be so kind as to prevent this uneasiness to her which is doubly so to me. I have made very little use of your letters of credit, having, since I left Paris, taken up no more money than about fifty louis at Turin, as much at Rome and a few ducats here and as I now travel hence to Rome, Venice, through Vienna to Berlin, &c., with a gentleman of fortune, I shall draw for little more till my return
so you will have always enough to spare for my wife. The beginning of March be so kind as to let her have a hundred pounds to begin her year with.
There are a good many English here, very few in Rome, or other parts of Italy. The air of Naples agrees very well with me I shall return fat my friendship to all who honour me with theirs Adieu my dear friend - I am ever yours,
LXVIII. TO MR. PANCHAUD, AT PARIS.
Naples, Feb. 14, 1766. I WROTE last week to you to desire you would let Mrs. Sterne have what money she wanted happen, as that letter went inclosed in one to her at Tours, that you will receive this first · I have made little use of your letters of credit, as you will see by that letter, nor shall I want much (if any) till you see me, as I travel now in company with a gentleman Sentimental Journey, etc.
however, as we return by Venice, Vienna, Berlin, &c.,
I am, dear Sir, very faithfully,
L. STERNE. Sir James Macdonald is in the house with me, and is just recovering a long and most cruel fit of rheumatism.
LXIX. TO JH-- S-
May 25, near Dijon (1766). My desire of seeing both my wife and girl has turned me out of my road towards a delicious Chateau of the Countess of M-, where I have been patriarching it these seven days with her ladyship, and half a dozen of very handsome and agreeable ladies – her ladyship has the best of hearts - a valuable present not given to every one. To-morrow, with regret, I shall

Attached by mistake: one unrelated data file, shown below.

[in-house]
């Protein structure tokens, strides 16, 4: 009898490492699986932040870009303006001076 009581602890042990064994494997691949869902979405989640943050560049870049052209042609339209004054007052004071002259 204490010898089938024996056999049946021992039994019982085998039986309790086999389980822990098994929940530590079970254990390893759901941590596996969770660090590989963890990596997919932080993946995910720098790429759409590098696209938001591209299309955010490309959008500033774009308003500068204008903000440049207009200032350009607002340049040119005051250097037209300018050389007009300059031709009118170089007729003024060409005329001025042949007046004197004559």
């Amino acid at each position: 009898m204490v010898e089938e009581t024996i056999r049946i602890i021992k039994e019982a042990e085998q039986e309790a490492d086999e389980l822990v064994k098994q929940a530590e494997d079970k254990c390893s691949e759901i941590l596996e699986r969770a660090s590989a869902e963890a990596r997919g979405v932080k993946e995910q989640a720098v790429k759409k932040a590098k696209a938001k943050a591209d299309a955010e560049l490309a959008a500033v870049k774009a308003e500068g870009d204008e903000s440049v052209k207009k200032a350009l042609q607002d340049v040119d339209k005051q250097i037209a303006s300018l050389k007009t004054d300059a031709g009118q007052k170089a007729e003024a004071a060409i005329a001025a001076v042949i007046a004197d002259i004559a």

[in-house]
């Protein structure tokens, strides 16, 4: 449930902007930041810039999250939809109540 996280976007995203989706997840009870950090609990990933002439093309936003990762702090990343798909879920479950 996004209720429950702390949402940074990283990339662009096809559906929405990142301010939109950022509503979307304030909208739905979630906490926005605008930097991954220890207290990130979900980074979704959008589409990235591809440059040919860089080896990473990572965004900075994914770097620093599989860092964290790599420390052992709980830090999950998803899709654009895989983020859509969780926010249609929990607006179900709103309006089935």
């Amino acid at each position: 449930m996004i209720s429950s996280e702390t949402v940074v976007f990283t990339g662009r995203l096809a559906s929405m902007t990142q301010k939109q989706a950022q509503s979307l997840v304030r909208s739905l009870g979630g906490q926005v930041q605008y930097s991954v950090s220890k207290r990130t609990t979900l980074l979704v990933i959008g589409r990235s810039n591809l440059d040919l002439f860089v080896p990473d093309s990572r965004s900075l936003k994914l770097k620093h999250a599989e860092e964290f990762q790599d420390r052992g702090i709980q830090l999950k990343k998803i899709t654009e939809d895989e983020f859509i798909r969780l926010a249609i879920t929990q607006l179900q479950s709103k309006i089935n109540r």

quit this agreeable circle, and post it night and day to Paris, where I shall arrive in two days, and just wind myself up when I am there, enough to roll on to Calais so I hope to sup with you the King's birthday, according to a plan of sixteen days' standing. Never man has been such a wildgoose chace after a wife as I have been - after having sought her in five or six different towns, I found her at last in Franche Compté - Poor woman! she was very cordial, &c. and begs to stay another year or so — my Lydia pleases me
much - I found her greatly improved in every thing I wished her - I am most unaccountably well, and most
· , unaccountably nonsensical — 'tis at least a proof of good spirits, which is a sign and token given me, in these latter days, that I must take up again the pen
In faith, I think I shall die with it in my hand, but I shall live these ten years, my Antony, notwithstanding the fears of my wife, whom I left most melancholy on that account. This is a delicious part of the world; most celestial weather, and we lie all day, without damps, upon the grass — and that is the whole of it, except the inner man (for her ladyship is not stingy of her wine) is inspired twice a day with the best Burgundy that grows upon the mountains which terminate our lands here. Surely you will not have decamped to Crazy Castle before I reach town The summer here is set in in good earnest 'tis more than we can say for Yorkshire – I hope to hear a good tale of your alum-works have you no other works in hand? I do not expect to hear from you, so God prosper you and all your undertakings. I am, my dear cousin, Most affectionately yours,